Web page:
I had a question to calculate the arc length of the cardiod $r=1+cos(\theta)$.

My calculation went as follows: $\displaystyle\int_0^{2\pi} \sqrt{((1+\cos(\theta))^2+\sin^2(\theta)}\mathrm d\theta = \int_0^{2\pi} \sqrt{4\cos^2\bigg(\frac{\theta}{2}\bigg)}\mathrm d\theta= \int_0^{2\pi} 2\cos\bigg(\frac{\theta}{2}\bigg)\mathrm d\theta = 4\sin\bigg(\frac{\theta}{2}\bigg)\bigg|_0^{2\pi}=0$

The step where I have gone wrong is that: $$\sqrt{4\cos^2\bigg(\frac{\theta}{2}\bigg)}$$ should be $$\bigg|2\cos\bigg(\frac{\theta}{2}\bigg)\bigg|$$ which leads to an arc length of $8$ but I don't see why this should happen. It is obvious to me that arc length cannot be zero in this case but why is the modulus sign needed here?

Also, I know about the argument saying that we could integrate from $0$ to $\pi$ and double the arc length since the curve is symmetric but could those arguments be avoided here since that is not the issue.

Can we have negative arc length? Does arc length become negative when the curve dips below the x-axis? Please could this be explained in more detail.


2 Answers 2


The modulus is there because for every $x\in\mathbb R$, the value of $\sqrt{x^2}$ is equal to $|x|$, not $x$. Remember, $\sqrt{a}$ is defined as the non-negative solution to the equation $x^2=a$. The function $x\mapsto\sqrt{x}$ is a positive function on $[0,\infty)$.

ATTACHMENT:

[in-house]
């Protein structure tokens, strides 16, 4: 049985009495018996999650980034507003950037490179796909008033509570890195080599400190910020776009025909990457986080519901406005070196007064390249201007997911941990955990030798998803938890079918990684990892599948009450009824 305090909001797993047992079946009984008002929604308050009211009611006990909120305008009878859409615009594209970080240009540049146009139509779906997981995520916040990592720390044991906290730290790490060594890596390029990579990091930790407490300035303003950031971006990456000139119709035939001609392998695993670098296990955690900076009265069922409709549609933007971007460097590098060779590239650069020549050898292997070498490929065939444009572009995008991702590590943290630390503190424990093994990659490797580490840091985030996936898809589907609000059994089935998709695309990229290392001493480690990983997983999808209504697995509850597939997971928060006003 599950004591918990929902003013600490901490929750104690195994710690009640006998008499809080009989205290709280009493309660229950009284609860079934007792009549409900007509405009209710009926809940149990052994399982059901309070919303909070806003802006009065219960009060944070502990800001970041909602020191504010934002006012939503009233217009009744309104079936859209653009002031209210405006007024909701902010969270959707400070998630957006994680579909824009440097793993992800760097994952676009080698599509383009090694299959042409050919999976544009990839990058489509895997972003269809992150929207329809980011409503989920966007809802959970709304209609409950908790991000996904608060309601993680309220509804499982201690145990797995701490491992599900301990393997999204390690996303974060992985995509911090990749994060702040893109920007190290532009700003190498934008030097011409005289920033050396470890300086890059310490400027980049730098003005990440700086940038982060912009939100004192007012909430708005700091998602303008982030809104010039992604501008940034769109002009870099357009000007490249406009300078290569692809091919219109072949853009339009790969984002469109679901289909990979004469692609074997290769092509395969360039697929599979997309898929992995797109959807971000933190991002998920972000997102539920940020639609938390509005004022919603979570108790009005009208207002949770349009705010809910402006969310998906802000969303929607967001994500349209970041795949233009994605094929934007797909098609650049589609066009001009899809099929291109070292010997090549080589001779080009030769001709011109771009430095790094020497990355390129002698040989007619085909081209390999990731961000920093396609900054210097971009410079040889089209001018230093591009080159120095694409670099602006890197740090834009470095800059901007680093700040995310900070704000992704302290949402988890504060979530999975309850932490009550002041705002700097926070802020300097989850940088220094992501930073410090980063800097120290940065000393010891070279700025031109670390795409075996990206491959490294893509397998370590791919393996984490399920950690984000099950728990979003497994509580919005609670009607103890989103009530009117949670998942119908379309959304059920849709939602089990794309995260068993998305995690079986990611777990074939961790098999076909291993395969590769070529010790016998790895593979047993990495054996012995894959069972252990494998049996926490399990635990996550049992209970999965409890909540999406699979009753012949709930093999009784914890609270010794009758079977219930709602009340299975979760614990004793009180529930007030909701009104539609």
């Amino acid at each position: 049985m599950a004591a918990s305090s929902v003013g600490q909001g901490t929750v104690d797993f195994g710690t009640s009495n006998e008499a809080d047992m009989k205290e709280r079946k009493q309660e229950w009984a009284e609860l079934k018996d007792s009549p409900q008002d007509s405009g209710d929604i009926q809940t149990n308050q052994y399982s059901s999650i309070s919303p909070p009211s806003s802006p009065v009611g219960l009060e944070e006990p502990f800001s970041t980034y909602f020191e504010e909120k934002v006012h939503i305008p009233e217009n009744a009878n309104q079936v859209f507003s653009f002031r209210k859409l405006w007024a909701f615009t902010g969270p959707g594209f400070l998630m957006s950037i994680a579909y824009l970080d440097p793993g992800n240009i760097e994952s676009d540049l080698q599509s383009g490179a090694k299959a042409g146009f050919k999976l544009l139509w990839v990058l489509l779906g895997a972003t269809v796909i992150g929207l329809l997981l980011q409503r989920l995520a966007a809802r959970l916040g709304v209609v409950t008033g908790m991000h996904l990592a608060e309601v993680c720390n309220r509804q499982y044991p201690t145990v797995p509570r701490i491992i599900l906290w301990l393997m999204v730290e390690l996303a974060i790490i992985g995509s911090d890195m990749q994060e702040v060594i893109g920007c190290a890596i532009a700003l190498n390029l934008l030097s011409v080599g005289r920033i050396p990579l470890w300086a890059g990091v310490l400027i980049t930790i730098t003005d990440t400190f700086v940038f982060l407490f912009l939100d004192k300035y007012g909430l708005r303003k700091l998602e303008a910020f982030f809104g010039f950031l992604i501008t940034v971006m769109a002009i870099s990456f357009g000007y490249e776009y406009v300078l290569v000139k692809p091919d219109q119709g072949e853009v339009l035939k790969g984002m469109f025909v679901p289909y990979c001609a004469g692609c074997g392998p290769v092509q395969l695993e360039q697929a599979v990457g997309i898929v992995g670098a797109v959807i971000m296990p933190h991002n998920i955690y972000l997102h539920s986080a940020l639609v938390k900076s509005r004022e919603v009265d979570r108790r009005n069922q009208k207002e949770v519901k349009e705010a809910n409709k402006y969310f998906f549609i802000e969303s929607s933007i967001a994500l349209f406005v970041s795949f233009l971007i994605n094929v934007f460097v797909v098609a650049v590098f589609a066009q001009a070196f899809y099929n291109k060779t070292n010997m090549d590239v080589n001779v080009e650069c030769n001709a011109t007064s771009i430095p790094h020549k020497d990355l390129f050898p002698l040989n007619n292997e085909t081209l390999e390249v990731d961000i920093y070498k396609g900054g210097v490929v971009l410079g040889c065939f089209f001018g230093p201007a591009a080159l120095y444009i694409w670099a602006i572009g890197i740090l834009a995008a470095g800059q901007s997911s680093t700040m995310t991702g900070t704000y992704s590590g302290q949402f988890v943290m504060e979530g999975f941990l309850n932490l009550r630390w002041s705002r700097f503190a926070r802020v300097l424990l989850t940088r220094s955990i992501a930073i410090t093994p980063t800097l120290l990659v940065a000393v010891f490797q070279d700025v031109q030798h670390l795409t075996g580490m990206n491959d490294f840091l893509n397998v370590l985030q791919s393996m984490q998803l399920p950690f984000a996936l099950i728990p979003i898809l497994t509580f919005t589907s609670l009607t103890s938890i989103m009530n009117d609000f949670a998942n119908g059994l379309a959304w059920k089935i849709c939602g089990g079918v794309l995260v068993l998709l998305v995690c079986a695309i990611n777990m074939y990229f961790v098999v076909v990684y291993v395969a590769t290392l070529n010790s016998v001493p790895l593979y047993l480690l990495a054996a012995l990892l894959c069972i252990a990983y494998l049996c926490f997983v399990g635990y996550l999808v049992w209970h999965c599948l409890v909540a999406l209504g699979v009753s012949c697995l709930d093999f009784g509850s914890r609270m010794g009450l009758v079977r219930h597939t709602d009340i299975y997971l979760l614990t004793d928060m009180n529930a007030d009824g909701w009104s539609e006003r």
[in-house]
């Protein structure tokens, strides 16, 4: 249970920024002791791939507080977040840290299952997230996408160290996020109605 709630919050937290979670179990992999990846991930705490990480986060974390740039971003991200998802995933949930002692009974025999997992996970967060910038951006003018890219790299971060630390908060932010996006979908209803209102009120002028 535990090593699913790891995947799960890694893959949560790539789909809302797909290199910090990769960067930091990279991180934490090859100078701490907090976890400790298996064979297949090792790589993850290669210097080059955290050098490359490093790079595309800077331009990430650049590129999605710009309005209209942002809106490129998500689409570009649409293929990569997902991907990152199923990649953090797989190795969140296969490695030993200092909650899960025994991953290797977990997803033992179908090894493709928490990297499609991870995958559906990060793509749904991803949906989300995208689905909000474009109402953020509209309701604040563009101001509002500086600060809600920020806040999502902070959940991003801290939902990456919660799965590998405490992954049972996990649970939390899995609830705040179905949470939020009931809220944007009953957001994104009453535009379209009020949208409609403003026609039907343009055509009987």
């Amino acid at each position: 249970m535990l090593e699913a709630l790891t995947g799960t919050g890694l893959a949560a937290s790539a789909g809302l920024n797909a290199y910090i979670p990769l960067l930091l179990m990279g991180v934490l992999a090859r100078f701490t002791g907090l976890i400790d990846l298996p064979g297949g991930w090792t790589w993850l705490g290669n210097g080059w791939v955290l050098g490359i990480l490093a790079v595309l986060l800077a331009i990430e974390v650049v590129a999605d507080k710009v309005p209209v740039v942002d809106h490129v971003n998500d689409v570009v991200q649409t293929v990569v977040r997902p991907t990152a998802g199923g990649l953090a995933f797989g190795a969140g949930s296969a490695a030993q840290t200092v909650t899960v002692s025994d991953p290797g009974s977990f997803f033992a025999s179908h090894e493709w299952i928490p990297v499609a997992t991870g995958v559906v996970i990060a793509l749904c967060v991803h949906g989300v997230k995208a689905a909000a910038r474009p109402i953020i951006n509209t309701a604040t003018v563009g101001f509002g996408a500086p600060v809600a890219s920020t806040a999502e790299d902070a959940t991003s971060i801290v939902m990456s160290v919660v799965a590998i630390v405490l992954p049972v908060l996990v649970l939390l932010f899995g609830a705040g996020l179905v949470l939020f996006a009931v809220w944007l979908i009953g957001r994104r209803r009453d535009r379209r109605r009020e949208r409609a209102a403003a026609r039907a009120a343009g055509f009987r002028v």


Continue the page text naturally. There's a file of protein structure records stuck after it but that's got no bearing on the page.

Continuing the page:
For example, if $x=-2$, then $\sqrt{(-2)^2}=2\neq -2$.

So, since $4\cos^2\left(\frac\theta2\right) = \left(2\cos\left(\frac\theta2\right)\right)^2$ applying the rule $\sqrt{x^2}=|x|$ to the expression $$\sqrt{4\cos^2\left(\frac\theta2\right)}$$

yields $$\left|2\cos\left(\frac\theta2\right)\right|.$$

Can we have negative arclength?

No, the arclength is an integral of a positive function, so it is positive.

Does arclength become negative when the curve dips below the x axis?



"can we have negative arc-length ?".

Yes, you can define absolute or signed arclength.

The first is the standard acception and is used when calculating the total length of a curve, and goes as per the comments and answers already given.

The second is used especially in physics.

Take just a circle (constant $r$) and $\alpha = \alpha(t)$. Then the integral of $r|da|$ will give the total length of the arc, while the integral of $r\,d\alpha$ will give the (signed) final arc position , cancelling any back and forth (CCW -CW).


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